Idaho will join Texas and only four others — North Dakota, Ohio, South Carolina and Tennessee — that do not accept any student IDs, Arizona and Wisconsin have rigid rules on student IDs that colleges and universities have struggled to meet
Georgia has accepted student IDs only from public colleges and universities since 2006,
Gift article link:
"It was 2004 when the LA Times disclosed that Supreme Court Justice Clarence Thomas had accepted expensive gifts & private plane trips paid for by Harlan Crow"
Oregon’s attorney general says a lawsuit led by Oregon and Washington won its case to preserve mifepristone access.
The case, which was joined by 16 other states, was decided by a federal judge Thomas Rice in eastern Washington, according to Oregon AG Ellen Rosenblum.
Rice ruled that mifepristone — a drug used in medical abortions — is safe and effective, and ordered the FDA to preserve the “status quo.”
His ruling only applies to 17 states and the DC however.
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Meanwhile.. Parents are wondering who TF is funding school shooters. Here are 9 leaders pic.twitter.com/z6QoC1M6UG— Rubicon (@Rubicon1313) April 1, 2023
Artist's portrait of America. pic.twitter.com/sCovPj4MDx— Mark Elliott (@markmobility) March 29, 2023
This is actually what a hosptial gave out on #DoctorsDay— Alok Patel (@AlokPatelMD) March 30, 2023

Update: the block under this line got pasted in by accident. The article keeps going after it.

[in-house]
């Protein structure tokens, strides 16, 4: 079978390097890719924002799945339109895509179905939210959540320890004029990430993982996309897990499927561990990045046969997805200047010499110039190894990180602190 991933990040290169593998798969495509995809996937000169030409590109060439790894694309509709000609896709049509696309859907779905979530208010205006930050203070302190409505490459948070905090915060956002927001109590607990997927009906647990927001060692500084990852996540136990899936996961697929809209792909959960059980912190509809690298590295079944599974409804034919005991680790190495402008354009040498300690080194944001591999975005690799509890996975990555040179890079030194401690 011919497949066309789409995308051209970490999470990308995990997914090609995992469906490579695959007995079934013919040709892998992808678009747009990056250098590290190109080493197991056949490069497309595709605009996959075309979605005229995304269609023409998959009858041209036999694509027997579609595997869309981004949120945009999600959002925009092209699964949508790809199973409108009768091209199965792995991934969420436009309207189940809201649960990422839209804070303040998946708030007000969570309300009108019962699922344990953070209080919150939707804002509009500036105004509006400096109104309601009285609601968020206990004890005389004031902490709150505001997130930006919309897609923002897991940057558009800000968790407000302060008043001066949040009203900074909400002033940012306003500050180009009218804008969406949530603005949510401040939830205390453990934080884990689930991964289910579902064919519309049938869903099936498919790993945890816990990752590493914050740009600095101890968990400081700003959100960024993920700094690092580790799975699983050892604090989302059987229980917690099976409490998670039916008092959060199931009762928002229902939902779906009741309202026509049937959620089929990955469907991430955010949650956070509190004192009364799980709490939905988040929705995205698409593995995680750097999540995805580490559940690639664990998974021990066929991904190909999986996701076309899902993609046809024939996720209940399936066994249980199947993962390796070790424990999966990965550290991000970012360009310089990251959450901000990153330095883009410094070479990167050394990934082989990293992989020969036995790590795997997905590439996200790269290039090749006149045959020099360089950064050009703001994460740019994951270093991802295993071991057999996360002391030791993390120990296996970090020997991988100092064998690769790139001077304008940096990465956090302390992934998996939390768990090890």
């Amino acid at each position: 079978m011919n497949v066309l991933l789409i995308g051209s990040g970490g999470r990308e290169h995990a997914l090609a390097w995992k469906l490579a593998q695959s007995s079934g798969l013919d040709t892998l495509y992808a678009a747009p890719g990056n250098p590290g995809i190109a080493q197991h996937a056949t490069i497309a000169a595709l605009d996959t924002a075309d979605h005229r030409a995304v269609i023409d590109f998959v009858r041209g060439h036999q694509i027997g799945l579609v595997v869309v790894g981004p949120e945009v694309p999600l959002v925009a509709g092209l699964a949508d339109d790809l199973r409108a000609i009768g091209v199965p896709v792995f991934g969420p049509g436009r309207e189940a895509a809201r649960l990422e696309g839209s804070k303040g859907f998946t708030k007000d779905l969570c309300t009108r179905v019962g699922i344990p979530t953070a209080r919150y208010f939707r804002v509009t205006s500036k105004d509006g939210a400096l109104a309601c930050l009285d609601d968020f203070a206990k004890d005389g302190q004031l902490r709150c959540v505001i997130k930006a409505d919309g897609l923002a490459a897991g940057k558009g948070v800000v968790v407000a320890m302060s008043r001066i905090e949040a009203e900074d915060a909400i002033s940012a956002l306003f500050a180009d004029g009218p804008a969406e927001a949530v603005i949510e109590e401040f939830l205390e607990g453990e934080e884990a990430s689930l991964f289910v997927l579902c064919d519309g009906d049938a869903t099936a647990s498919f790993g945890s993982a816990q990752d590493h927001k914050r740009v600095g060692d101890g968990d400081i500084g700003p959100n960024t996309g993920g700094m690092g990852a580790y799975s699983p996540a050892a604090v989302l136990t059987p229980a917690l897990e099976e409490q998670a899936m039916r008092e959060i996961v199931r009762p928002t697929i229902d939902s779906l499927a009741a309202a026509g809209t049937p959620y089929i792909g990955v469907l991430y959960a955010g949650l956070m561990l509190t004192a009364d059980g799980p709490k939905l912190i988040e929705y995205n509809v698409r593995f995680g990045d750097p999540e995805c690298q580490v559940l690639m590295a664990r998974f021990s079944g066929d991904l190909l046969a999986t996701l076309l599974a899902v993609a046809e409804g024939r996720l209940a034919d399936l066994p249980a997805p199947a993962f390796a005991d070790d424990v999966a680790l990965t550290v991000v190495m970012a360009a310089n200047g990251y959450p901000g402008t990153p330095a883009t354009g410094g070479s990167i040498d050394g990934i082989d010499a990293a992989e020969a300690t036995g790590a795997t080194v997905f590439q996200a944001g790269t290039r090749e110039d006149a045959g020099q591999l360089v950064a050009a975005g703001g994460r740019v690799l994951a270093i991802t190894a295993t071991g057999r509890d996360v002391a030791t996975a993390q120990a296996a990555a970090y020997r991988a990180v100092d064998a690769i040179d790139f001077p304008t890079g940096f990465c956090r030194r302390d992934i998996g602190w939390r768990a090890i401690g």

Each item featured has some metaphorical meaning.
I.e. a rubberband as a reminder to stay flexible, a quarter as a reminder you "call" for help, etc
Welcome to how you give thanks to "healthcare heroes"#MedTwitter pic.twitter.com/ZCwaTqoKJT
Alan Turning, who cracked Nazi Germany’s enigma code during WWII, is estimated to have shortened the war by 2 years & saved 14 M lives. His reward? Chemical castration bc he was gay. MAGAs are making it ok again to demonize homosexuality. I am terrified 4 the LGBTQ+ community. 1/ pic.twitter.com/yLo2gMNLXI— firstname.lastname@example.org ✍🏻 📢 (@jennycohn1) September 18, 2022
Vladimir Kara-Murza seeks a free Russia. The Kremlin gives him jail.
Feel good du jour:
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Credit: Marco Mancinelli: “I had been on assignment at a Detroit Montessori school for two days, and shot hundreds of photos. Some were very good, but I knew I hadn't gotten THE shot. That afternoon, as we all sat on the floor in a circle listening to a story, I bowed my head.… pic.twitter.com/J4hfIfC7jR— #RandyResistING Authoritarianism (@RandyResist) April 1, 2023
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Bits of beauty: